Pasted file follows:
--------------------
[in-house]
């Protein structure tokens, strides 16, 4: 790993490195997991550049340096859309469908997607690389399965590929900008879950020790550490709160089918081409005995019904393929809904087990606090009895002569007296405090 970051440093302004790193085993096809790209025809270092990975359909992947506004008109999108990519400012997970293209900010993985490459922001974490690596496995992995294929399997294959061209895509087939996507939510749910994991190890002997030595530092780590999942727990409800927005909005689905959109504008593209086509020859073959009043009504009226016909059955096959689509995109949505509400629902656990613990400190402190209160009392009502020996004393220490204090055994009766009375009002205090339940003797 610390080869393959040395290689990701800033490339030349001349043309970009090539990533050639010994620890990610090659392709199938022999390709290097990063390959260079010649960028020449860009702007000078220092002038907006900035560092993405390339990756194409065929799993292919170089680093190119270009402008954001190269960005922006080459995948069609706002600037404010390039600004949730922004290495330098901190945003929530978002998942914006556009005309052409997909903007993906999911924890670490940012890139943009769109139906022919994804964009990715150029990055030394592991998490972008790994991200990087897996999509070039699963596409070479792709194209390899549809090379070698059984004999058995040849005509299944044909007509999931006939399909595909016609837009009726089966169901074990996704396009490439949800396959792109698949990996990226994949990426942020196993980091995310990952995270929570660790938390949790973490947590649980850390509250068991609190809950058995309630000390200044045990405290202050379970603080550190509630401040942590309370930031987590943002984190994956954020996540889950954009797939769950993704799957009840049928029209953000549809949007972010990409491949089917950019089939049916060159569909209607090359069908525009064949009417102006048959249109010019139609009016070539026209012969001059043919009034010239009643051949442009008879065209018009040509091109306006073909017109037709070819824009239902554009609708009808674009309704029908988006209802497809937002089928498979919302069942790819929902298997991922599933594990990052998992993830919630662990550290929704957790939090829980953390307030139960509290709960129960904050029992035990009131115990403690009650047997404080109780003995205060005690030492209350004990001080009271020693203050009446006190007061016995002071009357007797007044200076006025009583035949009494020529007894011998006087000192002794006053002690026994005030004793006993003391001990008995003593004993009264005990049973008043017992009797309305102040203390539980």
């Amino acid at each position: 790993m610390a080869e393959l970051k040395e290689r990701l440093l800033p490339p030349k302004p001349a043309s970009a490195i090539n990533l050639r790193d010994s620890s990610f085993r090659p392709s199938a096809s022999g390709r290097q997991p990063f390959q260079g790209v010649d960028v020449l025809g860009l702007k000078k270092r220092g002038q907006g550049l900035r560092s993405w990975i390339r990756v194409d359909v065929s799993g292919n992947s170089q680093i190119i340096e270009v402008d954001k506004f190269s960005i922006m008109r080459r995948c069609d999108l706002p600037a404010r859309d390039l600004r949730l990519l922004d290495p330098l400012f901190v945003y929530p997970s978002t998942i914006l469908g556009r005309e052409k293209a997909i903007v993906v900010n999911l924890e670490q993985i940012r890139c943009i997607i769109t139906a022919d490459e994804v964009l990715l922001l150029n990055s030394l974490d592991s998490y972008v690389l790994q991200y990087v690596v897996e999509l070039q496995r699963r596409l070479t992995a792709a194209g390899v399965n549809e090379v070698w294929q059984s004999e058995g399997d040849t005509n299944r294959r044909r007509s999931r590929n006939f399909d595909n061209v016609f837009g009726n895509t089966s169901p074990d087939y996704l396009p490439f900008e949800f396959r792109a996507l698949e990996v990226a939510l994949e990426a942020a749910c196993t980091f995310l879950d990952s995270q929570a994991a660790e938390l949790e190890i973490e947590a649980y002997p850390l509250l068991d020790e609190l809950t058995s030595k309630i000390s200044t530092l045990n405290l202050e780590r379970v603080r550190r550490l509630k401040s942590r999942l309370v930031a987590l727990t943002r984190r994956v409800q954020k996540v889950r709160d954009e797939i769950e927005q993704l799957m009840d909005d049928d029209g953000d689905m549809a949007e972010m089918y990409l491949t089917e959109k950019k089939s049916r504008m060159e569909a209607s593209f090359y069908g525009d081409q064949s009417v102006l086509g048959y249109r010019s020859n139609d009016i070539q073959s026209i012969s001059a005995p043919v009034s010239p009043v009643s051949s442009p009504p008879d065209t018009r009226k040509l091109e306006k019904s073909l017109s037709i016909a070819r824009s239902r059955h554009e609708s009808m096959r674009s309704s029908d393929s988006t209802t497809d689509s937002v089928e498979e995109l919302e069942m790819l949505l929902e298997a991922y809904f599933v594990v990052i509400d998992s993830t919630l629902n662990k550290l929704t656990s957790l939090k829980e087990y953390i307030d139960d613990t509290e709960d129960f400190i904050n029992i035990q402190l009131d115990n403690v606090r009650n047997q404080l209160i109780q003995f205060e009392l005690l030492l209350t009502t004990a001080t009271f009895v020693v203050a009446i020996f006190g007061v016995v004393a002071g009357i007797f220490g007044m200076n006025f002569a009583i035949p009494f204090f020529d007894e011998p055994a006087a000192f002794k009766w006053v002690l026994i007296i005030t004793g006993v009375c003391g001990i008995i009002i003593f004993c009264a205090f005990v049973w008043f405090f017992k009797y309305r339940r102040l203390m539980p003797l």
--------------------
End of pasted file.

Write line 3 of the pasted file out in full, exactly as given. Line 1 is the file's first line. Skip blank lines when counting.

């Amino acid at each position: 790993m610390a080869e393959l970051k040395e290689r990701l440093l800033p490339p030349k302004p001349a043309s970009a490195i090539n990533l050639r790193d010994s620890s990610f085993r090659p392709s199938a096809s022999g390709r290097q997991p990063f390959q260079g790209v010649d960028v020449l025809g860009l702007k000078k270092r220092g002038q907006g550049l900035r560092s993405w990975i390339r990756v194409d359909v065929s799993g292919n992947s170089q680093i190119i340096e270009v402008d954001k506004f190269s960005i922006m008109r080459r995948c069609d999108l706002p600037a404010r859309d390039l600004r949730l990519l922004d290495p330098l400012f901190v945003y929530p997970s978002t998942i914006l469908g556009r005309e052409k293209a997909i903007v993906v900010n999911l924890e670490q993985i940012r890139c943009i997607i769109t139906a022919d490459e994804v964009l990715l922001l150029n990055s030394l974490d592991s998490y972008v690389l790994q991200y990087v690596v897996e999509l070039q496995r699963r596409l070479t992995a792709a194209g390899v399965n549809e090379v070698w294929q059984s004999e058995g399997d040849t005509n299944r294959r044909r007509s999931r590929n006939f399909d595909n061209v016609f837009g009726n895509t089966s169901p074990d087939y996704l396009p490439f900008e949800f396959r792109a996507l698949e990996v990226a939510l994949e990426a942020a749910c196993t980091f995310l879950d990952s995270q929570a994991a660790e938390l949790e190890i973490e947590a649980y002997p850390l509250l068991d020790e609190l809950t058995s030595k309630i000390s200044t530092l045990n405290l202050e780590r379970v603080r550190r550490l509630k401040s942590r999942l309370v930031a987590l727990t943002r984190r994956v409800q954020k996540v889950r709160d954009e797939i769950e927005q993704l799957m009840d909005d049928d029209g953000d689905m549809a949007e972010m089918y990409l491949t089917e959109k950019k089939s049916r504008m060159e569909a209607s593209f090359y069908g525009d081409q064949s009417v102006l086509g048959y249109r010019s020859n139609d009016i070539q073959s026209i012969s001059a005995p043919v009034s010239p009043v009643s051949s442009p009504p008879d065209t018009r009226k040509l091109e306006k019904s073909l017109s037709i016909a070819r824009s239902r059955h554009e609708s009808m096959r674009s309704s029908d393929s988006t209802t497809d689509s937002v089928e498979e995109l919302e069942m790819l949505l929902e298997a991922y809904f599933v594990v990052i509400d998992s993830t919630l629902n662990k550290l929704t656990s957790l939090k829980e087990y953390i307030d139960d613990t509290e709960d129960f400190i904050n029992i035990q402190l009131d115990n403690v606090r009650n047997q404080l209160i109780q003995f205060e009392l005690l030492l209350t009502t004990a001080t009271f009895v020693v203050a009446i020996f006190g007061v016995v004393a002071g009357i007797f220490g007044m200076n006025f002569a009583i035949p009494f204090f020529d007894e011998p055994a006087a000192f002794k009766w006053v002690l026994i007296i005030t004793g006993v009375c003391g001990i008995i009002i003593f004993c009264a205090f005990v049973w008043f405090f017992k009797y309305r339940r102040l203390m539980p003797l």